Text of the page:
Second Avenue Protected Bike Lane Demonstration Project
Creating a safer, more predictable way to travel
Updated September 8, 2014
First Downtown Protected Bike Lane Opens on Second Avenue
Seattle’s first downtown protected bike lane opened today on Second Avenue between Pike Street and Yesler Way. With segments also on Pike Street between First and Second avenues and on Yesler Way between Second Avenue and Occidental Way, this new facility will more safely connect Pike Place Market to Pioneer Square for people biking.
Protected bike lanes physically separate people riding bikes from people driving and are distinct from the sidewalk, adding predictability for all roadway users. Protected bike lanes are especially attractive to people who might be willing to bicycle but are concerned about safety.
“This project will help Seattle better understand how to build protected and grade-separated bike lanes,” said Mayor Ed Murray. “Second Avenue’s improved design will work better for pedestrians, bikes, automobiles and transit.”
The number of protected bike lanes in the United States had quadrupled since 2010, many of them in competitor cities such as San Francisco, Chicago, New York and Boston. Better bike lanes can’t solve every problem, but they are one of many tools Seattle can deploy to attract new businesses that employ talented workers and for residents who prefer to live, work, shop and play in Downtown.
“A safe bike thoroughfare, places for people to park their bikes and a brand new bike rental system—all of these things help upgrade the neighborhood and make it easier for people to visit businesses along Second Avenue and in other parts of the city,” said Dick Cantwell, owner, Elysian Brewery and a Second Avenue business owner.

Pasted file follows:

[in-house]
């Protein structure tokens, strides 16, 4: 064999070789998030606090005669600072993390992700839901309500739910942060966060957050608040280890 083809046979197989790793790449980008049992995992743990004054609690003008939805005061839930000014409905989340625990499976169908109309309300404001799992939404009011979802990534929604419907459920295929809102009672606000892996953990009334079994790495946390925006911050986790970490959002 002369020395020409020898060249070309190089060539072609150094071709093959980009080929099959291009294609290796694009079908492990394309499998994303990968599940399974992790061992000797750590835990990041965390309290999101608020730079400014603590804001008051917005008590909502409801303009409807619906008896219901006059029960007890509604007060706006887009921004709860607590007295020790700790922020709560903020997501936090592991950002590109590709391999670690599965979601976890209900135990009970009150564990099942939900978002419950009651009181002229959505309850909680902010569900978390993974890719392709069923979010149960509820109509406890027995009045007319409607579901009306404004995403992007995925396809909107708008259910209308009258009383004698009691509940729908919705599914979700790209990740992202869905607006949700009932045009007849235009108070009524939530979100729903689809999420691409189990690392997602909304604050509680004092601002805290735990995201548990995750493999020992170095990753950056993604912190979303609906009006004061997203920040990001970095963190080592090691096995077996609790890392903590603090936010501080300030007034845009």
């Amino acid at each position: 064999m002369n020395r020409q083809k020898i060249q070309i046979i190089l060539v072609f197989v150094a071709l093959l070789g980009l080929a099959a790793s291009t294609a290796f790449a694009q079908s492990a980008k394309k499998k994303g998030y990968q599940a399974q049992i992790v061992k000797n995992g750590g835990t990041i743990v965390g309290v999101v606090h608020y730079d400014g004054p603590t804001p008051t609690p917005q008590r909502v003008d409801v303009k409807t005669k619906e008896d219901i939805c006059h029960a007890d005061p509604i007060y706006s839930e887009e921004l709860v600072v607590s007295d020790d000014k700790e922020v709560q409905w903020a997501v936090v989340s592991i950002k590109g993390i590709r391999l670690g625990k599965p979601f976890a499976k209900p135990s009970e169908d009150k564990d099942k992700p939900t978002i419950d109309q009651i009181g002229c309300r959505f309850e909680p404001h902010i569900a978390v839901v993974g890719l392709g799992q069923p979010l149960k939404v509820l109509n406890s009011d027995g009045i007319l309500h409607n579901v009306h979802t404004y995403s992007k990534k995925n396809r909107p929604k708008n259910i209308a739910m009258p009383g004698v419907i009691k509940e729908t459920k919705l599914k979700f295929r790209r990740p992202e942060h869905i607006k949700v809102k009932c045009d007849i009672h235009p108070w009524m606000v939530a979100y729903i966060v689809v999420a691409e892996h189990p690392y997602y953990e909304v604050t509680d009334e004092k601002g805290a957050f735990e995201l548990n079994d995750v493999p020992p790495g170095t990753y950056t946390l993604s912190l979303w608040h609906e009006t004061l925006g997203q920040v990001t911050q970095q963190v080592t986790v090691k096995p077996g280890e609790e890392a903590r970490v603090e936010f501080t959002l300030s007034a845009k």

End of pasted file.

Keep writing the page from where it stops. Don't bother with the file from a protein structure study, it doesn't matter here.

The 20-year Seattle Bike Master Plan was recently updated and adopted by the City Council in April 2014. The plan’s goals include increasing the amount of bicycling for all trip purposes and improving safety for people riding bikes. During the update process, the City clearly heard the need for a protected bike lane network in Center City Seattle.
“The City Council prioritized the design and implementation of a safe network in Center City for people of all ages and abilities,” said Councilmember Sally Bagshaw. “I am pleased to see this first segment in place to support the connections we are making throughout the city on our Neighborhood Greenways.”
Over the past four and a half years, 61 bike related collisions have been reported between Pine and Jackson on Second Avenue. Fifty percent involved left hand turns, including a recent fatal collision. To help address this issue and continue towards its goal of zero traffic fatalities and serious injuries by 2030, the city installed new traffic signals for the protected bike lane. The bike signals will let cyclists know when to move and the left turn signals for eastbound streets will alert drivers when they can safely move through the intersection.
The Seattle Department of Transportation will be monitoring the project regularly and making adjustments as necessary. As with any new facility type there is an educational component so that pedestrians, bicyclists and motorists are aware and know how to interact safely. The demonstration project will inform the design of the Center City Bike Network and provide a facility for Pronto! Cycle Share users to travel north-south across Downtown when stations open in October.
Curious how to park, unload, or use the new two-way protected bike lane? Read these postcards to learn more.
The bike lane on Second Avenue between Pike Place Market and Pioneer Square is about to get a makeover. Rather than relying on just a few inches of white paint, SDOT is preparing to demonstrate a modern two-way protected bike lane in Downtown. Protected bike lanes add predictability. Using curbs, planters, posts, etc., they physically separate people riding bikes from people driving, and they are distinct from the sidewalk. To learn more about protected bike lanes, how to use them, and other similar projects in Seattle, visit our Protected Bike Lane page.
Second Avenue parking lane and bike lane today
The protected bike lane and parking lane on Second Avenue
will look similar to Dearborn Street in Chicago
This could be a game changing project to help Seattle better understand how to build and operate great protected bike lanes. People can experience riding in the protected bike lane and learn what it is like to park and drive next to it. Pronto! Cycle Share arrives this fall, bringing people not used to bicycling to our downtown streets. The protected bike lane provides a space for all ages and abilities to bike. SDOT will collect feedback and data on how it is operating, which will guide us as we move through the design of the Center City Bike Network and the development of permanent facilities.